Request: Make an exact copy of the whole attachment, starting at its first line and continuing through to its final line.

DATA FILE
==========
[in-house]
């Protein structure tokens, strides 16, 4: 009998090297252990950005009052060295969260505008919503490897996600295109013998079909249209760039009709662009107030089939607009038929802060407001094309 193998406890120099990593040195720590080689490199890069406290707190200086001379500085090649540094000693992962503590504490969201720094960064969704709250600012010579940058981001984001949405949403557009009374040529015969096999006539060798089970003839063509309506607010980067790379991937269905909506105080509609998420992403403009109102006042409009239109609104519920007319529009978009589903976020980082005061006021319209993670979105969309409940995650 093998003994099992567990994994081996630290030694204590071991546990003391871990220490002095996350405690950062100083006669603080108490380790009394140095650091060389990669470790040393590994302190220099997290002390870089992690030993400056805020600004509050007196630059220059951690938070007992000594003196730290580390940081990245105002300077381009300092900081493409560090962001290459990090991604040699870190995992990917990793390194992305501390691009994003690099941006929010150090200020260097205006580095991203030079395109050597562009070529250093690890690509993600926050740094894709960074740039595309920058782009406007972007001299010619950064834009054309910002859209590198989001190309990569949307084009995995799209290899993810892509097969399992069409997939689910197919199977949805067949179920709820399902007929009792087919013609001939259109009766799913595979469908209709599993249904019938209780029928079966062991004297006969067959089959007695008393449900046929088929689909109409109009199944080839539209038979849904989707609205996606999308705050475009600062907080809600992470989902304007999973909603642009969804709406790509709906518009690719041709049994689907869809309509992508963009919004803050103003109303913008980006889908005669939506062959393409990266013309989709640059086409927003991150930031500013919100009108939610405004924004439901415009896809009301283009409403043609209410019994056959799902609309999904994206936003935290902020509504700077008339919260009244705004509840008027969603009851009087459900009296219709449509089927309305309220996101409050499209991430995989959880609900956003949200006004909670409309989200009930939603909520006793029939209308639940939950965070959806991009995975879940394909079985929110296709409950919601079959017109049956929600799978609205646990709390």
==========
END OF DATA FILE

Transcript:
[in-house]
């Protein structure tokens, strides 16, 4: 009998090297252990950005009052060295969260505008919503490897996600295109013998079909249209760039009709662009107030089939607009038929802060407001094309 193998406890120099990593040195720590080689490199890069406290707190200086001379500085090649540094000693992962503590504490969201720094960064969704709250600012010579940058981001984001949405949403557009009374040529015969096999006539060798089970003839063509309506607010980067790379991937269905909506105080509609998420992403403009109102006042409009239109609104519920007319529009978009589903976020980082005061006021319209993670979105969309409940995650 093998003994099992567990994994081996630290030694204590071991546990003391871990220490002095996350405690950062100083006669603080108490380790009394140095650091060389990669470790040393590994302190220099997290002390870089992690030993400056805020600004509050007196630059220059951690938070007992000594003196730290580390940081990245105002300077381009300092900081493409560090962001290459990090991604040699870190995992990917990793390194992305501390691009994003690099941006929010150090200020260097205006580095991203030079395109050597562009070529250093690890690509993600926050740094894709960074740039595309920058782009406007972007001299010619950064834009054309910002859209590198989001190309990569949307084009995995799209290899993810892509097969399992069409997939689910197919199977949805067949179920709820399902007929009792087919013609001939259109009766799913595979469908209709599993249904019938209780029928079966062991004297006969067959089959007695008393449900046929088929689909109409109009199944080839539209038979849904989707609205996606999308705050475009600062907080809600992470989902304007999973909603642009969804709406790509709906518009690719041709049994689907869809309509992508963009919004803050103003109303913008980006889908005669939506062959393409990266013309989709640059086409927003991150930031500013919100009108939610405004924004439901415009896809009301283009409403043609209410019994056959799902609309999904994206936003935290902020509504700077008339919260009244705004509840008027969603009851009087459900009296219709449509089927309305309220996101409050499209991430995989959880609900956003949200006004909670409309989200009930939603909520006793029939209308639940939950965070959806991009995975879940394909079985929110296709409950919601079959017109049956929600799978609205646990709390």